In 1988, days before federal agents made a surprise arrest of five Bank of Credit and Commerce International executives after a long undercover operation, some of the world's most powerful drug dealers quietly withdrew millions of dollars from their BCCI accounts, according to internal bank records.
Some government investigators are now suspicious that the politically connected bank or its customers were tipped off by sources inside the U.S. government.
If there was a leak, the source of it is one of several mysteries surrounding the bank and the government's bungled efforts to investigate its activities in the United States.
But the very possibility that some of the world's most notorious drug dealers could learn of a long, highly secret investigation into money-laundering -- generally defined as concealing the source of illegally obtained funds -- heightens concerns that BCCI may have used an extraordinary network of political and intelligence connections to evade serious scrutiny.
In addition to raising questions whether the investigation was compromised, the bank documents examined by the New York Times, including records of hundreds of accounts and correspondence by the bank's own lawyers, underscore the enormous amounts of money that were being cleansed at BCCI branches in Panama, Miami, New York and other cities.
In turn, these activities raise still more questions as to why the bank was able to settle for a relatively modest $15 million penalty for what was then the largest money-laundering charge in history.
In all, the bank records, along with interviews with government agents, show that drug dealers made a run on the bank, withdrawing at least $10 million in the few weeks before the undercover operation made its arrests in Tampa, Fla.
As money poured out of the bank, the almost daily movement of millions of dollars of drug money from other BCCI accounts also seemed to come to an abrupt halt.
Most tellingly, on Friday, Oct. 7, 1988 -- the day before the undercover arrests -- two men described by the government as lieutenants in a large Colombian drug ring contacted BCCI's Panama City branch and insisted that their accounts, totaling about $2 million, be immediately closed. That same day, drug ring members withdrew $1 million from a separate bank account in the Panama branch.
Government officials have portrayed the probe that led to the BCCI arrests in Tampa as one of the most successful money-laundering cases ever, resulting in more than 70 indictments across the country.
But in recent months, with the disclosure that BCCI was involved in international fraud and corruption on a scale far grander than ever imagined, the investigation has been the subject of bitter debate in Congress, with the Treasury Department, the Justice Department and the Federal Reserve Board fending off allegations -- unproven so far -- that BCCI's connections to politicians and intelligence agencies prevented federal investigators from going after its top executives.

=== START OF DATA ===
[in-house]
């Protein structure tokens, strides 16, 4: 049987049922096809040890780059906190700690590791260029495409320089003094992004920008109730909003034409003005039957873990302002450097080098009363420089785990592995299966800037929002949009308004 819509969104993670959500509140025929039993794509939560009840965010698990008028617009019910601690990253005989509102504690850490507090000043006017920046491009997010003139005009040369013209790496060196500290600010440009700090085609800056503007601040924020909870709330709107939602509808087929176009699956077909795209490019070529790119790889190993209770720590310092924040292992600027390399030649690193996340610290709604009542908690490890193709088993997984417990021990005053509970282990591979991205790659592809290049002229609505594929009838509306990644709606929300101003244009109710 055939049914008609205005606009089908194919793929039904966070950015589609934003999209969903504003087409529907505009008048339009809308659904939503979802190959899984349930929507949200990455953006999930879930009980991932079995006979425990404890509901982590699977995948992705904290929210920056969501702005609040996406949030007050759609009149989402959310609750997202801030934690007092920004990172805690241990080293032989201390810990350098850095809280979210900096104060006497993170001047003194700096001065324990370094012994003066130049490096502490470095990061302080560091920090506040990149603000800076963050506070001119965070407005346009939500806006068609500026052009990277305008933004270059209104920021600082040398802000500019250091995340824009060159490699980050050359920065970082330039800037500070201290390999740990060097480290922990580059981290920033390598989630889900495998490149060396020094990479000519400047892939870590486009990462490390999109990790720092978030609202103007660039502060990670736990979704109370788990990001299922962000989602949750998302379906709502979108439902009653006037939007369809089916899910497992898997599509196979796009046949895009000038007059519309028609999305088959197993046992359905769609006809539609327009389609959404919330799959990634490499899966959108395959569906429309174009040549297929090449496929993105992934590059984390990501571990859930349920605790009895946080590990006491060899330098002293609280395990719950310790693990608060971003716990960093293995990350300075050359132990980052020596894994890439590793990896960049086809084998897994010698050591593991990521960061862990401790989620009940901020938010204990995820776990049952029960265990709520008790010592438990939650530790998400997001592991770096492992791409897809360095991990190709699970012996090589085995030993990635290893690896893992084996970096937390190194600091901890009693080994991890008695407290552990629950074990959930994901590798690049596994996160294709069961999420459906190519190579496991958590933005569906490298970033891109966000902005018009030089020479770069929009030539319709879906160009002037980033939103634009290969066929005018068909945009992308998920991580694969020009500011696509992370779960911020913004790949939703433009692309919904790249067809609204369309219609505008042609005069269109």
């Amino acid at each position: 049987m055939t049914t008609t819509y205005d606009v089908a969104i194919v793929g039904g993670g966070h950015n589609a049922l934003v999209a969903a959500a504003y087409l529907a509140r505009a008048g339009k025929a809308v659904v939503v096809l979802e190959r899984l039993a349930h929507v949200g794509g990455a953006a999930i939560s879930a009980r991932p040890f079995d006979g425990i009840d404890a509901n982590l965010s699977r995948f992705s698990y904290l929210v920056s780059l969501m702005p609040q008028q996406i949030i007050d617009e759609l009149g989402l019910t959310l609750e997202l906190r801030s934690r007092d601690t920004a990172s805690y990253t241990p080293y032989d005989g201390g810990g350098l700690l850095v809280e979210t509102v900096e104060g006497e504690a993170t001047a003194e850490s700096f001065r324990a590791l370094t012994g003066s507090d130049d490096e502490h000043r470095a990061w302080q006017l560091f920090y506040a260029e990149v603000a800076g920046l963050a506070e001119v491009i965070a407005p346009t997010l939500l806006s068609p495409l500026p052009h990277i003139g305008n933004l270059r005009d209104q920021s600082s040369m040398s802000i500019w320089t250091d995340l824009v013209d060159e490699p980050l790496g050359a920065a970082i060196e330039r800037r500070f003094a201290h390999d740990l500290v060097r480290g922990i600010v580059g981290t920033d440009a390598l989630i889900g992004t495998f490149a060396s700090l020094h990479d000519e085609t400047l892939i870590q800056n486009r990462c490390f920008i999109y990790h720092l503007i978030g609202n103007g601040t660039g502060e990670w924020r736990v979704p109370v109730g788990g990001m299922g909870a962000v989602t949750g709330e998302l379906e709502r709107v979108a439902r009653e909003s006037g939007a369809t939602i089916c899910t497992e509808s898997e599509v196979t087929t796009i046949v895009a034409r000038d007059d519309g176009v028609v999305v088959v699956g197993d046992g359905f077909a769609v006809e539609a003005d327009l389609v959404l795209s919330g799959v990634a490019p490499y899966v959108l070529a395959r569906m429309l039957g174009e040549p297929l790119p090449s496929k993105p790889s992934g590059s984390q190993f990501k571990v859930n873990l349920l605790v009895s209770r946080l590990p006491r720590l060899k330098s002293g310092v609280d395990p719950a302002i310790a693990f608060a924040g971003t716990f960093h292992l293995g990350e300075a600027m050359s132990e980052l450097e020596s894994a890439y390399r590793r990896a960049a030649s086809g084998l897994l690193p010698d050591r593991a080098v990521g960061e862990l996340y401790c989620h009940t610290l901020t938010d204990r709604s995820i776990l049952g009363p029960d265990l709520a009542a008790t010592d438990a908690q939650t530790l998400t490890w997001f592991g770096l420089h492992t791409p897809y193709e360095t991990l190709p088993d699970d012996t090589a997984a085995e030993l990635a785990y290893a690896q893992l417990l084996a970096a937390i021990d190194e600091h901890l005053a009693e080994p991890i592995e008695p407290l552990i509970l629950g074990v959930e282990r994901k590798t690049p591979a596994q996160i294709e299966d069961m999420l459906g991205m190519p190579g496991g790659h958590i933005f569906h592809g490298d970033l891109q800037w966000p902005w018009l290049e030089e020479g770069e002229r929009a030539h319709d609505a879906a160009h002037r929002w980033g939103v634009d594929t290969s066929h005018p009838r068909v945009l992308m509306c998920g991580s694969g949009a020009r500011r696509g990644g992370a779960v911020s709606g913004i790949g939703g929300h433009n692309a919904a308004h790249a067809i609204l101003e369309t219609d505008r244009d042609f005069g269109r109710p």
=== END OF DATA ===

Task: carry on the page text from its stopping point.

Customs Service officials acknowledged evidence that the Colombia-based Don Chepe organization, one of the world's largest drug-smuggling rings, may have learned of the undercover operation, known as C-Chase.
But they said this probably resulted from an incident, apparently a blunder, that exposed the investigation's cover, rather than a tip-off. They say that the length of the probe, more than two years, coupled with the fact that reporters and some members of Congress were let in on it, widened the possibility of leaks.
"There was a lot of information coming out of Customs headquarters, and who knows how far it went?" said Peter K. Nunez, assistant treasury secretary for enforcement. Mr. Nunez said he was not aware of the withdrawals until he was contacted by the Times. "I guarantee, if the agents had known of the pattern of closing accounts, they would have done something."
In a series of recent interviews, some of the lawyers and agents who worked most intimately on the case said they thought the investigation had been compromised.
One federal agent, Orin Oakes of the Internal Revenue Service, who took the witness stand during the 1990 money-laundering trial of BCCI officials, testified that on the Friday before the weekend arrests, aides to the drug ring's leader, Gerardo Moncada, removed $1 million from a BCCI account in Panama.
After that testimony, Robert Scola, a lawyer for Rudolph Armbrecht, reputed to be a cartel member, asked Mr. Oakes, "Would that indicate to you that Moncada somehow found out about this investigation?"
Mr. Oakes replied, "I know there was a leak out of Washington, D.C., that made some of the -- or a lot of the -- information available to people other than government employees." He added, "And that was before the 7th" of October.
Some, like Mr. Oakes, are convinced there was a leak, while others say they think a series of blunders blew the operation's cover.